Technology first: new technology should drive Schmidt Ocean Institute’s research program.  I would like to see maximum emphasis on software, robotics, and data platforms.”

Eric Schmidt • Founder

Robotic Platforms

Schmidt Ocean Institute seeks to advance ocean research through the use of cutting edge technologies and infrastructure. Our current plans to build robotic platforms for exclusive use on R/V Falkor is a great example of this effort, which includes the creation of a 4500 m Remotely Operated Vehicle (ROV).

Elevators & Landers

Picture an underwater elevator with the ground floor almost seven miles below the ocean surface. Schmidt Ocean Institute has built a deep ocean lander or “underwater elevator” capable of reaching full ocean depth, 11,000 meters below the surface. The lander is designed for deployment from R/V Falkor in tandem with our robotic systems.

Seafloor Mapping

R/V Falkor’s scientific echosounders and multibeam mapping system is optimized for producing high-resolution seafloor images down to depths of 8,000 meters. Collectively, the optimized depth ranges of the systems onboard encompass about 90 percent of the world’s seafloor. Falkor’s multibeam and echo sounder system has mapped a quarter of a million square kilometers of ocean floor since 2014, an area larger than the state of California. We have even discovered several new seamounts.

High Performance Computing

R/V Falkor is the first research vessel with a high-performance cloud computing system that enables data storage and processing capabilities never before available to scientists at sea. This system provides collaborating scientists with self-service access to multiple high-performance computer processors and storage. Despite the system’s compact size, it can provide hundreds of terabytes of storage memory, and a hundred or more central processing units, or cores, to multiple on-board science teams. This will give scientists the combined power, speed and memory of 45 or more laptops acting in unison.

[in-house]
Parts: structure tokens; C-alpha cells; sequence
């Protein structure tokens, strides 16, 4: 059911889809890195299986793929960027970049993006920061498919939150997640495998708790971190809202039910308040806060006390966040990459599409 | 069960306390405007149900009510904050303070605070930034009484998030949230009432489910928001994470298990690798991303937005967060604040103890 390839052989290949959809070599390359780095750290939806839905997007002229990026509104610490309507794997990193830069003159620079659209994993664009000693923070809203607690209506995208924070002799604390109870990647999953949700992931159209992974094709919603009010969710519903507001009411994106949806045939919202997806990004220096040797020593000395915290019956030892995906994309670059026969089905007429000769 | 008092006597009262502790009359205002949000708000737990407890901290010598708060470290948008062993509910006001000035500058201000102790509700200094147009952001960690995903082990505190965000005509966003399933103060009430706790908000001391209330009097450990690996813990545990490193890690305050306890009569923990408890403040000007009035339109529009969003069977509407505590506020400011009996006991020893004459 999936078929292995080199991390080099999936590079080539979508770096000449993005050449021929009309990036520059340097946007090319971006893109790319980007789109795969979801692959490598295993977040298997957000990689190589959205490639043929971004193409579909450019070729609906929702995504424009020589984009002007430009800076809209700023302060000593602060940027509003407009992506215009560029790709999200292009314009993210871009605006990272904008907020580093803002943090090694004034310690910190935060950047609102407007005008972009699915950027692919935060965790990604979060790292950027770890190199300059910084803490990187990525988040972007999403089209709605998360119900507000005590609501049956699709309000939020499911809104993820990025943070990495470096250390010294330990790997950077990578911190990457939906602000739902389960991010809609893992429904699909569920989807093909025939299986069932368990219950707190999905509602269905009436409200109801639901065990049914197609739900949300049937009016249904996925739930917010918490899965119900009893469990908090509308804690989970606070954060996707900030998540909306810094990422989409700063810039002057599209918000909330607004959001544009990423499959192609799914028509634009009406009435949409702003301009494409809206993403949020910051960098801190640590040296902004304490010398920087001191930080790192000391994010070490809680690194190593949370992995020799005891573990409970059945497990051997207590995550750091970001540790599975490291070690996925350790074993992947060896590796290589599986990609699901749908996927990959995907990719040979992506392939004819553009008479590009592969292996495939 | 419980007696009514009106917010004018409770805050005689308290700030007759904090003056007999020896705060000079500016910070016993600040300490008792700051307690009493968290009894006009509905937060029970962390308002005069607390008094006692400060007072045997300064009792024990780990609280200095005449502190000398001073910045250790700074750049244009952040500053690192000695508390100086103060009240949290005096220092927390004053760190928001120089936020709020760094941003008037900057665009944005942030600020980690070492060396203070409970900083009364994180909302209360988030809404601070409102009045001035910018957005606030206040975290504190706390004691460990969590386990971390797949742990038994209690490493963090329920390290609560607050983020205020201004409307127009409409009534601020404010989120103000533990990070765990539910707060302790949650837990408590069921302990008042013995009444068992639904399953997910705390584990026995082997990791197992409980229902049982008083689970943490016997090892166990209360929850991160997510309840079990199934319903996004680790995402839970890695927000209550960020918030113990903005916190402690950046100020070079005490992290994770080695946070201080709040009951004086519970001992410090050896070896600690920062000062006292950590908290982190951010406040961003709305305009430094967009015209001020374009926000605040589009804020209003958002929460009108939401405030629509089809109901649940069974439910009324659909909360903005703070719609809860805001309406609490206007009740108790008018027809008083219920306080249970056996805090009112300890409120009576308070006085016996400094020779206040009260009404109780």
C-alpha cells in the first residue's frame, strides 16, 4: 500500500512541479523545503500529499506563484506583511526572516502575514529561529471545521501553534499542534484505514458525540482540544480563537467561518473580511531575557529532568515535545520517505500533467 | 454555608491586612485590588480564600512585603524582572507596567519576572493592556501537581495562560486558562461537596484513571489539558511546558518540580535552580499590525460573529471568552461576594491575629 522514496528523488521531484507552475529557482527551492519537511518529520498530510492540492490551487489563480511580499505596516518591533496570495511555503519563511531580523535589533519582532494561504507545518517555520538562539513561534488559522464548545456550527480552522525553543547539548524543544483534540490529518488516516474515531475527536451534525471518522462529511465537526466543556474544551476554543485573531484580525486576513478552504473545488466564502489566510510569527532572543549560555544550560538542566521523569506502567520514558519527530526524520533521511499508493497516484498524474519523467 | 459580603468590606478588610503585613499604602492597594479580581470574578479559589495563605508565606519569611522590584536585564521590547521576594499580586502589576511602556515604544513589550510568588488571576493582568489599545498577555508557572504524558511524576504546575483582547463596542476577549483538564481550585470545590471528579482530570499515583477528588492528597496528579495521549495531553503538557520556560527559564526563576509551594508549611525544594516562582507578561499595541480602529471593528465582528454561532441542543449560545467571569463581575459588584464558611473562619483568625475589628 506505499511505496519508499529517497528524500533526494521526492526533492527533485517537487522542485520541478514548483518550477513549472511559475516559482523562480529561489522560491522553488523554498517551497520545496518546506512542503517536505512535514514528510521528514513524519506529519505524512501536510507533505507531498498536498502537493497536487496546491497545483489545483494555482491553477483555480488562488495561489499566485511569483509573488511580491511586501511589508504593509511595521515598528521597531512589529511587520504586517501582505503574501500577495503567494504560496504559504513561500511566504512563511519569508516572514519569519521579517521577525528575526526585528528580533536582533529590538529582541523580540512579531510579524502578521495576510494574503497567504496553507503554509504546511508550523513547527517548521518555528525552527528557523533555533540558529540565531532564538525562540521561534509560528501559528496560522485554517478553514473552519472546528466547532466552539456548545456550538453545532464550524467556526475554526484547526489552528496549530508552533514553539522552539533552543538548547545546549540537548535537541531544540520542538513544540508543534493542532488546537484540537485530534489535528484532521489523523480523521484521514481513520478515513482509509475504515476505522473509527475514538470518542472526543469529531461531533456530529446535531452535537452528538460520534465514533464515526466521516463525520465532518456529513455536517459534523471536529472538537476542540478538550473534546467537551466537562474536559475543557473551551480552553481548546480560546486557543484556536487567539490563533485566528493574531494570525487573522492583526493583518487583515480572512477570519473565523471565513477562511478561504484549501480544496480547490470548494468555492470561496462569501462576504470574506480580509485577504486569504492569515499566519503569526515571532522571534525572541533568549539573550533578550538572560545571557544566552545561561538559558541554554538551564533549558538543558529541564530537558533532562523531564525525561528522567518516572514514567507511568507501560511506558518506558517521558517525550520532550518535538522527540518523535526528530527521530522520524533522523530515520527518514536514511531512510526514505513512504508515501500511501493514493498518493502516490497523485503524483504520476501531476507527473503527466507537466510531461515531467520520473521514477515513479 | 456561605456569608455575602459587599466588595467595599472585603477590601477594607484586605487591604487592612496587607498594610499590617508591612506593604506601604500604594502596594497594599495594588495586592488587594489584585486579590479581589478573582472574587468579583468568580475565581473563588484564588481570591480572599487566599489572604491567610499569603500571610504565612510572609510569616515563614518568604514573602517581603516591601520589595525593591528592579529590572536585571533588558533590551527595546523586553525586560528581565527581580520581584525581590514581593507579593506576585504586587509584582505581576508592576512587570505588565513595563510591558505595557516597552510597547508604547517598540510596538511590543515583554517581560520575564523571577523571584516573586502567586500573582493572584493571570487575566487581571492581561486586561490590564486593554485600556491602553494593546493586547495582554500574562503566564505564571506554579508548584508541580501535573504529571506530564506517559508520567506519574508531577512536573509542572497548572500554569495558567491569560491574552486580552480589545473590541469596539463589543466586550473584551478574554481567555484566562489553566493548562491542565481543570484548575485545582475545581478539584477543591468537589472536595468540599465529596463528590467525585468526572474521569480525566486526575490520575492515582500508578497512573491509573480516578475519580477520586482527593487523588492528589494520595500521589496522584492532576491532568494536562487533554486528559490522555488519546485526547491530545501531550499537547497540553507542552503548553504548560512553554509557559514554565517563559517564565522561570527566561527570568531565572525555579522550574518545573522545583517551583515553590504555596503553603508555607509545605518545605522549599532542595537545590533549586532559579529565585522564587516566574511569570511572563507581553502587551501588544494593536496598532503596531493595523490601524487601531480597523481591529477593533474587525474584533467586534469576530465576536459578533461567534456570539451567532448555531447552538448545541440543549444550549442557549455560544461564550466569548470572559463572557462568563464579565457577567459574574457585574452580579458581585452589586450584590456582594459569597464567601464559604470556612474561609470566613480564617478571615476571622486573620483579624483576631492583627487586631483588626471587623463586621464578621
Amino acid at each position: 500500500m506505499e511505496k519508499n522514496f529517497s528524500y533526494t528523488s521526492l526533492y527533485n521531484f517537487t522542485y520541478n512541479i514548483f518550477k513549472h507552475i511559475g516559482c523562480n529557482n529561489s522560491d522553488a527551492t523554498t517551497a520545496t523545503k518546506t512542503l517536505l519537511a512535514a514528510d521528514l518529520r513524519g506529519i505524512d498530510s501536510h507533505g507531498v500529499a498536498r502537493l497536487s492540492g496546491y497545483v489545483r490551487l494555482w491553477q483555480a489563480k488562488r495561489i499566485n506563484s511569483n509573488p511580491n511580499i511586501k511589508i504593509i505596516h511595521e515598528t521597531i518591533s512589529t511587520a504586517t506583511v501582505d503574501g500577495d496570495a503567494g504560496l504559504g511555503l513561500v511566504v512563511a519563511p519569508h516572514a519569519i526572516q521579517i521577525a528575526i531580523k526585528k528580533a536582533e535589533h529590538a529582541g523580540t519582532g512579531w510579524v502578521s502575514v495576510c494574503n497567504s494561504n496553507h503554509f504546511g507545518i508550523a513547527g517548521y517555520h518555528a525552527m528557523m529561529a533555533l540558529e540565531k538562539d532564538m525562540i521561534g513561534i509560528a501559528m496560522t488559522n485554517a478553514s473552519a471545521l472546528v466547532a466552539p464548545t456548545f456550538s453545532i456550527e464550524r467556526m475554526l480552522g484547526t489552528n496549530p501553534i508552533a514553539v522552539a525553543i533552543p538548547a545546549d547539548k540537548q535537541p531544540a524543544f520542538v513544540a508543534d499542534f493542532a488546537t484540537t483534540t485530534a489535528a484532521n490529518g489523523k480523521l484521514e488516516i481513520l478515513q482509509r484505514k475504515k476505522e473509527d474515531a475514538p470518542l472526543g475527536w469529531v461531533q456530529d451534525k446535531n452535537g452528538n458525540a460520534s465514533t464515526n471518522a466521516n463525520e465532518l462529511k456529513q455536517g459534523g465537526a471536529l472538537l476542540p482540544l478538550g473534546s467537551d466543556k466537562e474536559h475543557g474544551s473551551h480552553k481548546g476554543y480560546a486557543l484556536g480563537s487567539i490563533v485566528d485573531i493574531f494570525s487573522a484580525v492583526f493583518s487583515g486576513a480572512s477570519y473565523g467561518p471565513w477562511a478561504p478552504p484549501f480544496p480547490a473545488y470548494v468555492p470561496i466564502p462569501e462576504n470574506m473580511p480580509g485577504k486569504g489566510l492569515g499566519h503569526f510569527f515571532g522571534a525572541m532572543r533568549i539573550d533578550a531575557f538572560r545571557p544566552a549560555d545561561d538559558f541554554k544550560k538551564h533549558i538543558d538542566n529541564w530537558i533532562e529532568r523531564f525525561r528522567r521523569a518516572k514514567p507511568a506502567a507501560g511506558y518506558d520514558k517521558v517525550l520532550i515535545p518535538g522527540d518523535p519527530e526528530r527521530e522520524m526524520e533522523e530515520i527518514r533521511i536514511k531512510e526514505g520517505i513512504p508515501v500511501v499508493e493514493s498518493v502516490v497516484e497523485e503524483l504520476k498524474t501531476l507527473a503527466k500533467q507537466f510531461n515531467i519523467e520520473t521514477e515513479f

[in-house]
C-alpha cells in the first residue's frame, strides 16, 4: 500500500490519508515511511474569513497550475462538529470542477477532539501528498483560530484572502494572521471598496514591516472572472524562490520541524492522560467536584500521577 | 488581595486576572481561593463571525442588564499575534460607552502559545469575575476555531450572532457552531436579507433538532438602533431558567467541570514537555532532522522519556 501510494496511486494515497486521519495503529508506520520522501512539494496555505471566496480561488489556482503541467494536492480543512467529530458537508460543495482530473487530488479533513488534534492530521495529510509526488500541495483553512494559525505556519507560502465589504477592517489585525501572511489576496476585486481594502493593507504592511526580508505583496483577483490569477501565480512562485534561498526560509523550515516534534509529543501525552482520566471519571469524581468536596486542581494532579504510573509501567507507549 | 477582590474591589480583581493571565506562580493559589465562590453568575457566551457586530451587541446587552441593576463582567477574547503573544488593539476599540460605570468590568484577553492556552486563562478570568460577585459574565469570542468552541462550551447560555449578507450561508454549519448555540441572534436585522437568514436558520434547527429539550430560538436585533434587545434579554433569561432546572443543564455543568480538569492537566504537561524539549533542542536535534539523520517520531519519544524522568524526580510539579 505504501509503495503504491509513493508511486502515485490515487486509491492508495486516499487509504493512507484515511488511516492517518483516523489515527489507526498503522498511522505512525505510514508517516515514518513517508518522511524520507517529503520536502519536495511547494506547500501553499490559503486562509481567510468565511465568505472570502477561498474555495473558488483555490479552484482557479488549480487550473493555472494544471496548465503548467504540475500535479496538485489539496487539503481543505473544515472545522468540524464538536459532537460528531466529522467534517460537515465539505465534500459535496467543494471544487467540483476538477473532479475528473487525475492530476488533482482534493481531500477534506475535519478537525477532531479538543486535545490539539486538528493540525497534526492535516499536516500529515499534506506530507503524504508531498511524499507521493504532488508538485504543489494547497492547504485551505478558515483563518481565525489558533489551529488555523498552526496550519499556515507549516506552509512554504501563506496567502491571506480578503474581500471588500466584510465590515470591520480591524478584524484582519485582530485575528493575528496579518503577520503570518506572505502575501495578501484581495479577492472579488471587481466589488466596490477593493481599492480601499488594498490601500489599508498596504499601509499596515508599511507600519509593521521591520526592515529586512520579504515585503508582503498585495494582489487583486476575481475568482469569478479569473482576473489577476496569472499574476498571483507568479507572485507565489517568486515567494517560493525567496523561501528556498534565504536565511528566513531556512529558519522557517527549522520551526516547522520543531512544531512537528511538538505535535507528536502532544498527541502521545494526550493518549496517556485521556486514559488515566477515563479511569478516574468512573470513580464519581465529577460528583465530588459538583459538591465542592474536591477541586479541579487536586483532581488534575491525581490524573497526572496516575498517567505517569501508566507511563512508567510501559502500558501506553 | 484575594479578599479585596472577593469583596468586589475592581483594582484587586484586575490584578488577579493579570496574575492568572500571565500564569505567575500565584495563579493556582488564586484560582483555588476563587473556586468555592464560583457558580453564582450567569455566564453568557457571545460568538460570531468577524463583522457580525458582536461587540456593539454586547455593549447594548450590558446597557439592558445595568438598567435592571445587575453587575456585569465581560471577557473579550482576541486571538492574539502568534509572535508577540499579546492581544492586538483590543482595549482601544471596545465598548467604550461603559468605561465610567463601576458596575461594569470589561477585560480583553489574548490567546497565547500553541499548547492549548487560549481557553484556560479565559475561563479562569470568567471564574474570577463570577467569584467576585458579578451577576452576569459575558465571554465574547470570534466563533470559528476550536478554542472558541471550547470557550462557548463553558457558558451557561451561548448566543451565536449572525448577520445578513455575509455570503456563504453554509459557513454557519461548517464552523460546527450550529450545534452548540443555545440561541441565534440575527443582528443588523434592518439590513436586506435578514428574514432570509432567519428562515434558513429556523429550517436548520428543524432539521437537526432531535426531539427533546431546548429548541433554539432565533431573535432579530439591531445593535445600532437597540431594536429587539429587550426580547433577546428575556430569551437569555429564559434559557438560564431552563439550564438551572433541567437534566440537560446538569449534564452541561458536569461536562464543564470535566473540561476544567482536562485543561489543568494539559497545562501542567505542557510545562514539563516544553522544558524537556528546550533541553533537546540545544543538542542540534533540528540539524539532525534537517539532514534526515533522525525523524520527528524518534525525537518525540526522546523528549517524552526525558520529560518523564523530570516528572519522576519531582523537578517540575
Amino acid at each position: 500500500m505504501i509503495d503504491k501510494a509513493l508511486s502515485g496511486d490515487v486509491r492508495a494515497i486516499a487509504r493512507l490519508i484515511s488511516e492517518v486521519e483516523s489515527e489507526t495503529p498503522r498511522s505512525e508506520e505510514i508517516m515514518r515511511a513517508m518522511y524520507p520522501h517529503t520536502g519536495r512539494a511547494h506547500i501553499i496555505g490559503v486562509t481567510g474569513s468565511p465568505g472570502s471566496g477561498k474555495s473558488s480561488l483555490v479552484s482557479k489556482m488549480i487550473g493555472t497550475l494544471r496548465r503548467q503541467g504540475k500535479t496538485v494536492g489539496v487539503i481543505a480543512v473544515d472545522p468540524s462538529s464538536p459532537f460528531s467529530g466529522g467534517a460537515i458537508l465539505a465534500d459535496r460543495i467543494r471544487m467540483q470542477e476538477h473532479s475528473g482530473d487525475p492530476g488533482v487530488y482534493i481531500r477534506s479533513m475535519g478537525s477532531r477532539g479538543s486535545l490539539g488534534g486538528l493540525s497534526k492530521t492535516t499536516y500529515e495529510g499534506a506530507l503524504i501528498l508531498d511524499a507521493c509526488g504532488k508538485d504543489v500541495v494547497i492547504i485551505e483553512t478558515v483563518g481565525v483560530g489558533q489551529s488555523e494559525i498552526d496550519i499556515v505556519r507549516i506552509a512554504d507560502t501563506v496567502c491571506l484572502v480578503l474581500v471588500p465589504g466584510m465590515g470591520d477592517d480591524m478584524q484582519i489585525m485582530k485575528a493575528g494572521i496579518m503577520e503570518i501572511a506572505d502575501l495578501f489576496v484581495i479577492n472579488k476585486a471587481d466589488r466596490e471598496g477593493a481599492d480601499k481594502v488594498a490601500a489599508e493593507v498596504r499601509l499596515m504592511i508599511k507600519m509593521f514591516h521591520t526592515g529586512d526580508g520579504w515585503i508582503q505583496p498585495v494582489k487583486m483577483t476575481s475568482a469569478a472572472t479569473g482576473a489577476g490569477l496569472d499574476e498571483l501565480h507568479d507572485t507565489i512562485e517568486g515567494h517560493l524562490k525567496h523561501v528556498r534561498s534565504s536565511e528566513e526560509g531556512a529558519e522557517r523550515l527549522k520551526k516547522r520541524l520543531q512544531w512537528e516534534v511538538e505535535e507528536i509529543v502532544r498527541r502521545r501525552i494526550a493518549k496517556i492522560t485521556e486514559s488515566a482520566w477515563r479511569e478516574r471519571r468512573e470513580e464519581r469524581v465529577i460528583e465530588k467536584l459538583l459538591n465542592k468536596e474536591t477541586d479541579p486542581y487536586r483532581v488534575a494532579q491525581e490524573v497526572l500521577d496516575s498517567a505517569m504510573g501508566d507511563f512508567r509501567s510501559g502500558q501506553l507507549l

Internet Connectivity

One of Falkor’s most useful tools is internet access made possible by a satellite connection. High above Falkor’s decks is a VSAT system that enable internet at sea. The ship also has 15 Virtual Local Area Networks (VLAN) for different use, so that each mission can have the appropriate amount of dedicated bandwidth for activities such as live-streaming ROV dives and ship to shore connections.

Data Management

Schmidt Ocean Institute supports open sharing of information about the ocean to stimulate the growth of its applications and user community, and amplify further exploration, discovery, and deeper understanding of our environment. These efforts are supported through partnerships with data management experts in the oceanographic community to enable standards-compliant sharing of scientific information and data collected during research cruises.